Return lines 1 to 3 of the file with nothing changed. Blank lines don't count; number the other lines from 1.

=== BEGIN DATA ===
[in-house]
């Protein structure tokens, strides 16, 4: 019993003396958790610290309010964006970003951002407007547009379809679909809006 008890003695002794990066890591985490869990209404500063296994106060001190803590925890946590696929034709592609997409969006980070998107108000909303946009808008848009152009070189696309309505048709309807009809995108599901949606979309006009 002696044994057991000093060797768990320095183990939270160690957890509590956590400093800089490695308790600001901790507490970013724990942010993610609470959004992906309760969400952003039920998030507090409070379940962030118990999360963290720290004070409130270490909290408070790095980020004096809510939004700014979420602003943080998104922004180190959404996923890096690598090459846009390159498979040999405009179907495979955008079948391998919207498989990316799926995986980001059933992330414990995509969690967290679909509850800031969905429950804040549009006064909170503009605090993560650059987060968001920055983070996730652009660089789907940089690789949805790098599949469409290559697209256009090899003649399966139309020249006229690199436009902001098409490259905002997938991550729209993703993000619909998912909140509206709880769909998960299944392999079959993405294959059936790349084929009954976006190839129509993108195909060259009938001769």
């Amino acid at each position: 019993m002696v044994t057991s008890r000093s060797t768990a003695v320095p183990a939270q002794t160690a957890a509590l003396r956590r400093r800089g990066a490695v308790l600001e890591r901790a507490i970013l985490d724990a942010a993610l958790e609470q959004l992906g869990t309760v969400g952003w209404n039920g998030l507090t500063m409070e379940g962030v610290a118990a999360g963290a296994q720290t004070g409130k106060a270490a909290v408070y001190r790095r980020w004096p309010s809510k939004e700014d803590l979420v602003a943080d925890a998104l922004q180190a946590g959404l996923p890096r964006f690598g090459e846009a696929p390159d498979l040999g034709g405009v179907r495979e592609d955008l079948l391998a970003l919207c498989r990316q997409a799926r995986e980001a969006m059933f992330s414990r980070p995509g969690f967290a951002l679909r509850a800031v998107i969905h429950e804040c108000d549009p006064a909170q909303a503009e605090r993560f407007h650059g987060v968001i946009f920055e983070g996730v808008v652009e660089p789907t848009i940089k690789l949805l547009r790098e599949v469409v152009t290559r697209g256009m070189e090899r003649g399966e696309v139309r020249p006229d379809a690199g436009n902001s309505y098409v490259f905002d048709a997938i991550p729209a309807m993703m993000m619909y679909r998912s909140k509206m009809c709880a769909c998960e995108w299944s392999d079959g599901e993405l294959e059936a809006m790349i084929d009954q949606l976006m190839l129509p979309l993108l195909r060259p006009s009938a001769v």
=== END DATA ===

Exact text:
[in-house]
């Protein structure tokens, strides 16, 4: 019993003396958790610290309010964006970003951002407007547009379809679909809006 008890003695002794990066890591985490869990209404500063296994106060001190803590925890946590696929034709592609997409969006980070998107108000909303946009808008848009152009070189696309309505048709309807009809995108599901949606979309006009 002696044994057991000093060797768990320095183990939270160690957890509590956590400093800089490695308790600001901790507490970013724990942010993610609470959004992906309760969400952003039920998030507090409070379940962030118990999360963290720290004070409130270490909290408070790095980020004096809510939004700014979420602003943080998104922004180190959404996923890096690598090459846009390159498979040999405009179907495979955008079948391998919207498989990316799926995986980001059933992330414990995509969690967290679909509850800031969905429950804040549009006064909170503009605090993560650059987060968001920055983070996730652009660089789907940089690789949805790098599949469409290559697209256009090899003649399966139309020249006229690199436009902001098409490259905002997938991550729209993703993000619909998912909140509206709880769909998960299944392999079959993405294959059936790349084929009954976006190839129509993108195909060259009938001769």
């Amino acid at each position: 019993m002696v044994t057991s008890r000093s060797t768990a003695v320095p183990a939270q002794t160690a957890a509590l003396r956590r400093r800089g990066a490695v308790l600001e890591r901790a507490i970013l985490d724990a942010a993610l958790e609470q959004l992906g869990t309760v969400g952003w209404n039920g998030l507090t500063m409070e379940g962030v610290a118990a999360g963290a296994q720290t004070g409130k106060a270490a909290v408070y001190r790095r980020w004096p309010s809510k939004e700014d803590l979420v602003a943080d925890a998104l922004q180190a946590g959404l996923p890096r964006f690598g090459e846009a696929p390159d498979l040999g034709g405009v179907r495979e592609d955008l079948l391998a970003l919207c498989r990316q997409a799926r995986e980001a969006m059933f992330s414990r980070p995509g969690f967290a951002l679909r509850a800031v998107i969905h429950e804040c108000d549009p006064a909170q909303a503009e605090r993560f407007h650059g987060v968001i946009f920055e983070g996730v808008v652009e660089p789907t848009i940089k690789l949805l547009r790098e599949v469409v152009t290559r697209g256009m070189e090899r003649g399966e696309v139309r020249p006229d379809a690199g436009n902001s309505y098409v490259f905002d048709a997938i991550p729209a309807m993703m993000m619909y679909r998912s909140k509206m009809c709880a769909c998960e995108w299944s392999d079959g599901e993405l294959e059936a809006m790349i084929d009954q949606l976006m190839l129509p979309l993108l195909r060259p006009s009938a001769v």